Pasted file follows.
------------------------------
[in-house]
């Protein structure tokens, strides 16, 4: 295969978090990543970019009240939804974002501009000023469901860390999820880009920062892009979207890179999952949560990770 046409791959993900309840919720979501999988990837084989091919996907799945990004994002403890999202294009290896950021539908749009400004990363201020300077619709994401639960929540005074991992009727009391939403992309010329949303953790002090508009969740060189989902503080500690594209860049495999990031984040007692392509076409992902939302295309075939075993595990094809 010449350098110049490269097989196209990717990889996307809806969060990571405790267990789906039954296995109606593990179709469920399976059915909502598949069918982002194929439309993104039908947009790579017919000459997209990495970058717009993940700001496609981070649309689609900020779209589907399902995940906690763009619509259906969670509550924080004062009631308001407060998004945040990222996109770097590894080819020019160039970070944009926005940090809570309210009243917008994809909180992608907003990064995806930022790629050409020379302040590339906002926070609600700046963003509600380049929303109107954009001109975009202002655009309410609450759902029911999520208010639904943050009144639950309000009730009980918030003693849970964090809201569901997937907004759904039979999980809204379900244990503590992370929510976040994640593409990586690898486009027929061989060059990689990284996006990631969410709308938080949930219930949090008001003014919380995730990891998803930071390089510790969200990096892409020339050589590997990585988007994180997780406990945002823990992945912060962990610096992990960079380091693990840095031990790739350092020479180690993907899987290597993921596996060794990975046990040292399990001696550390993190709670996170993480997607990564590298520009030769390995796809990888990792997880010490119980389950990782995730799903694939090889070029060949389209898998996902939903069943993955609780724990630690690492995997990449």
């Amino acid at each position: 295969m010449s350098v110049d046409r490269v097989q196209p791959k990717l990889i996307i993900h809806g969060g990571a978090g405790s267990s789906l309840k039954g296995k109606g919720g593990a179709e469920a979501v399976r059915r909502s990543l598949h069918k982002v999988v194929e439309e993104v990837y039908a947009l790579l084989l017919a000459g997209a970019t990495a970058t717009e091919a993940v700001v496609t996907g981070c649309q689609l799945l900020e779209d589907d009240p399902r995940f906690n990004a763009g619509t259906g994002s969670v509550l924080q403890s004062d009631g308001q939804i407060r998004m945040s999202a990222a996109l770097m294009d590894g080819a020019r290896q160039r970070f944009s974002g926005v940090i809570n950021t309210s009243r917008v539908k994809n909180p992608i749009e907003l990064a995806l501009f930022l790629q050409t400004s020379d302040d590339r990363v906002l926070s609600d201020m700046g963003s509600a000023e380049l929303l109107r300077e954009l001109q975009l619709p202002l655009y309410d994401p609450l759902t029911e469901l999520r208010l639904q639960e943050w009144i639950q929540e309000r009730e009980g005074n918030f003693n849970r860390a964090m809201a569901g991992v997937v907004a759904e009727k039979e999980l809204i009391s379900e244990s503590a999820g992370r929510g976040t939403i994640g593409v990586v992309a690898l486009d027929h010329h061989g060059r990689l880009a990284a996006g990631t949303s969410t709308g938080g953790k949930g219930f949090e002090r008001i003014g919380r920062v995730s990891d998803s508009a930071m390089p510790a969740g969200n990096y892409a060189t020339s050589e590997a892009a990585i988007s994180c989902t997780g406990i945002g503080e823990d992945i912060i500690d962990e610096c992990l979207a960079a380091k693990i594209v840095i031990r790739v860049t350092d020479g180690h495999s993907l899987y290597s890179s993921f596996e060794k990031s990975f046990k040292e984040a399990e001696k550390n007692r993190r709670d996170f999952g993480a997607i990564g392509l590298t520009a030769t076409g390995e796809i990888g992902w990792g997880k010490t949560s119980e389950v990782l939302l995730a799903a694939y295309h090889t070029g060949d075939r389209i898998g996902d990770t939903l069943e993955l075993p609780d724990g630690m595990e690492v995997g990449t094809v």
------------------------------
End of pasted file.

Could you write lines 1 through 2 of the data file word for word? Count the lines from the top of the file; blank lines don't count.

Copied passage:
[in-house]
């Protein structure tokens, strides 16, 4: 295969978090990543970019009240939804974002501009000023469901860390999820880009920062892009979207890179999952949560990770 046409791959993900309840919720979501999988990837084989091919996907799945990004994002403890999202294009290896950021539908749009400004990363201020300077619709994401639960929540005074991992009727009391939403992309010329949303953790002090508009969740060189989902503080500690594209860049495999990031984040007692392509076409992902939302295309075939075993595990094809 010449350098110049490269097989196209990717990889996307809806969060990571405790267990789906039954296995109606593990179709469920399976059915909502598949069918982002194929439309993104039908947009790579017919000459997209990495970058717009993940700001496609981070649309689609900020779209589907399902995940906690763009619509259906969670509550924080004062009631308001407060998004945040990222996109770097590894080819020019160039970070944009926005940090809570309210009243917008994809909180992608907003990064995806930022790629050409020379302040590339906002926070609600700046963003509600380049929303109107954009001109975009202002655009309410609450759902029911999520208010639904943050009144639950309000009730009980918030003693849970964090809201569901997937907004759904039979999980809204379900244990503590992370929510976040994640593409990586690898486009027929061989060059990689990284996006990631969410709308938080949930219930949090008001003014919380995730990891998803930071390089510790969200990096892409020339050589590997990585988007994180997780406990945002823990992945912060962990610096992990960079380091693990840095031990790739350092020479180690993907899987290597993921596996060794990975046990040292399990001696550390993190709670996170993480997607990564590298520009030769390995796809990888990792997880010490119980389950990782995730799903694939090889070029060949389209898998996902939903069943993955609780724990630690690492995997990449």